The Titan: Traditional
Music from Around the World

(Dorian, 1993)

Helicon sets an ambitious goal with The Titan: Traditional Music From Around the World. In only 10 tracks, they roam from Bolivia to Wales, from Haitian carols to Scottish marches. These varied styles are linked by Helicon's amazingly united sound. Chris Norman, Ken Kolodner and Robin Bullock sound like one musician, and their family of instruments work in perfect complement.

The Helicon sound is thrown into relief by songs whose native tone is completely different. The bluegrass tune "Jerusalem Ridge" is as fast-paced as any Kentucky fiddler could want, but Helicon brings a cool clarity to the tune that makes it sound fresh from the snows of Norway. Bullock's guitar gives it a bit of its warmth back, but leaves it distinct from any other version you're likely to hear. "Traditional Bolivian/Columbito Tecumano," learned from Andean musicians visiting Vermont, honors the high, clear woodwinds sound of Andean music without masking the performers' European influences.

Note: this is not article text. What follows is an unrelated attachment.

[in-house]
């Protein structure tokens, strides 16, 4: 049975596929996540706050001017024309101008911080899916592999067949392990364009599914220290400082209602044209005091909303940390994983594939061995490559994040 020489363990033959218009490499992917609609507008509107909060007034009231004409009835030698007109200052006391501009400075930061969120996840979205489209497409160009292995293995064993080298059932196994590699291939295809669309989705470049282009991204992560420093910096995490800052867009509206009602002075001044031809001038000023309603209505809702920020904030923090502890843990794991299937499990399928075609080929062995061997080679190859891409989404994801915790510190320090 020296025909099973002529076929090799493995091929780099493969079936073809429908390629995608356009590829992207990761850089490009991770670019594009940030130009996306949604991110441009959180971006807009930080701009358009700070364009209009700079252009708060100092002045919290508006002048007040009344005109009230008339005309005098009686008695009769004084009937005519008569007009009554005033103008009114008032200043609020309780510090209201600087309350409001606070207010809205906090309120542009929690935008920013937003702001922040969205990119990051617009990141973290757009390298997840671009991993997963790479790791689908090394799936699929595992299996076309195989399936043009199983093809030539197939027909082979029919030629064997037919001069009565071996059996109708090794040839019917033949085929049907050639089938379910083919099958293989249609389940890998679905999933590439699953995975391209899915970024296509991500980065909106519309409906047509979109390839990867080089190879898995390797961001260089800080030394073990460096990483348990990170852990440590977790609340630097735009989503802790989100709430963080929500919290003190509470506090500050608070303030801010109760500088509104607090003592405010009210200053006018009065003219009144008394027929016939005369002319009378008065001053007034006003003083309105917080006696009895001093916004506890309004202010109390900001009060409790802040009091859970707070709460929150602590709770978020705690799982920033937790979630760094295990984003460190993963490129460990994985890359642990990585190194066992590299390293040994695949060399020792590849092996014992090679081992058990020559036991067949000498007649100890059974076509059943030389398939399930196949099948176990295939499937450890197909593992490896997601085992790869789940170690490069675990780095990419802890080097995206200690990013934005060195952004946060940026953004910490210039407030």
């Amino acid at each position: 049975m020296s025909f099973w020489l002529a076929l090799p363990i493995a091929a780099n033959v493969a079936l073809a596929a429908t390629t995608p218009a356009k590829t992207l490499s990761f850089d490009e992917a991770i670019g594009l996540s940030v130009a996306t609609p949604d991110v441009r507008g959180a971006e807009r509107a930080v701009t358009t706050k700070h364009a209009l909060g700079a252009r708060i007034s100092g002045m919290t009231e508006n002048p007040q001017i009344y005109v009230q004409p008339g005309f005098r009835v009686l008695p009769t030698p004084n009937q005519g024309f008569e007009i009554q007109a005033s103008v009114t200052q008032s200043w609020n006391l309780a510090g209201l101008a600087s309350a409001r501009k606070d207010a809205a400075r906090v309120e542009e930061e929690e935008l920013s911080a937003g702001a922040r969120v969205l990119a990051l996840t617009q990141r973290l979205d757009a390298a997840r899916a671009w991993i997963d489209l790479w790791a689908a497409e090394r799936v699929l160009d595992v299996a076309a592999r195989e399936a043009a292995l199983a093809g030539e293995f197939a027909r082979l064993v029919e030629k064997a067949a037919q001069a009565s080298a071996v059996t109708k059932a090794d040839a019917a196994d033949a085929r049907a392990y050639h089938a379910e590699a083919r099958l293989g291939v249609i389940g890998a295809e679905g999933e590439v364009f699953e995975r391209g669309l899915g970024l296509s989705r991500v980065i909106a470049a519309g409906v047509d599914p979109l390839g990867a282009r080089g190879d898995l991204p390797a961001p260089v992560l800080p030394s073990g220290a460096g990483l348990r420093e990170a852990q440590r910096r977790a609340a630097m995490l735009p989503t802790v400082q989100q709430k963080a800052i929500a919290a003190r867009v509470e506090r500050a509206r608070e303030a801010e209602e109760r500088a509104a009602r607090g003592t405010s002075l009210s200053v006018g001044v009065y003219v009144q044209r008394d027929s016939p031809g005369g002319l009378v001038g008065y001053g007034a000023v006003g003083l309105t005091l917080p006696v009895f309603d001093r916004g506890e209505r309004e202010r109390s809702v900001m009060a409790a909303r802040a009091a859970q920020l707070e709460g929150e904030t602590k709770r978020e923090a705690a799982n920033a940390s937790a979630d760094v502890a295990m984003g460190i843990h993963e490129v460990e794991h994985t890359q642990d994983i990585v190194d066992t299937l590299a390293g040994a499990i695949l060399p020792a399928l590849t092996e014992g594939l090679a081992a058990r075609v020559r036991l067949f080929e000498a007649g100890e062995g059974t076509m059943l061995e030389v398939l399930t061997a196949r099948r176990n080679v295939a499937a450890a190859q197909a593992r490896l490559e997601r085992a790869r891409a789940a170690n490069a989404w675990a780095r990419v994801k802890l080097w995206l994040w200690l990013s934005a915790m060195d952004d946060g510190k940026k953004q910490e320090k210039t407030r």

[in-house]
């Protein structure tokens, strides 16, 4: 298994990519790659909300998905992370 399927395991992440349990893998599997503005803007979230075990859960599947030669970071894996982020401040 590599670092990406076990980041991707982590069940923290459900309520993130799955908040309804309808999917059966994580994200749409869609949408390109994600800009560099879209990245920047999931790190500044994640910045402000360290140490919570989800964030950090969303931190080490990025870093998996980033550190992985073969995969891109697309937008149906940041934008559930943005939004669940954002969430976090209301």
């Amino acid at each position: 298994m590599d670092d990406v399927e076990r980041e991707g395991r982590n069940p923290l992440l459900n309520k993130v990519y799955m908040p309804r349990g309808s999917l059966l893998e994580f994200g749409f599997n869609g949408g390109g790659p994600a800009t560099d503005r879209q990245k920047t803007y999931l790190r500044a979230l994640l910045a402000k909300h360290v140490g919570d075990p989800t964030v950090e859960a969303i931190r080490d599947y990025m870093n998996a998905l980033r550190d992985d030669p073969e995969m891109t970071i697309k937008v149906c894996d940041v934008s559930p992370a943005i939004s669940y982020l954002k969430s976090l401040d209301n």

Each artist and each instrument is given a chance to shine. Norman's flute steals the show in the atmospheric "In The Csitari Mountain Foothills/Storm Warning," and the "Traditional Bolivian/Columbito Tecumano" simply wouldn't work without him. "The Athol Highlanders" is turned into a reel and given to Kolodner and Bullock to whirl about with twin fiddles. Kolodner uses the dulcimer's liquid sweetness to great effect in the Welsh waltzes "Over the Stone/Maid from the Parish of Penderyn" and the patient "Nova Scotia January/Waltz from Cape Breton."

As enjoyable as it is to hear each instrument take center stage, The Titan is at its best when all three musicians are driving the tune. The massive medley "French Schottische/One Summer's Morning/10th of December/Polka Suwanna from Rsezow/Dick's Magott/Denis Murphy's" ebbs and swells as the three musicians weave through the notes. The fine work of the fiddle in the middle third of the medley, the sparkling return of the flute, the blurringly fast guitar, all work together to smooth a seeming trainwreck of songs into a unified triumph.

The Titan ends with one of the medleys that define the album. "Jesu Babe Divine/Ganivelle/Jabadaw/The Titan" melds together a Haitian Christmas carol, a schottische from France, an old Breton polka and Norman's title composition into a flowing, unified work, something traditional and unique. Helicon does the same for all the musical traditions it brings onto The Titan: Traditional Music from Around the World, introducing old traditions to each other and letting them become something new and powerful.

- Rambles
written by Sarah Meador
published 26 April 2003

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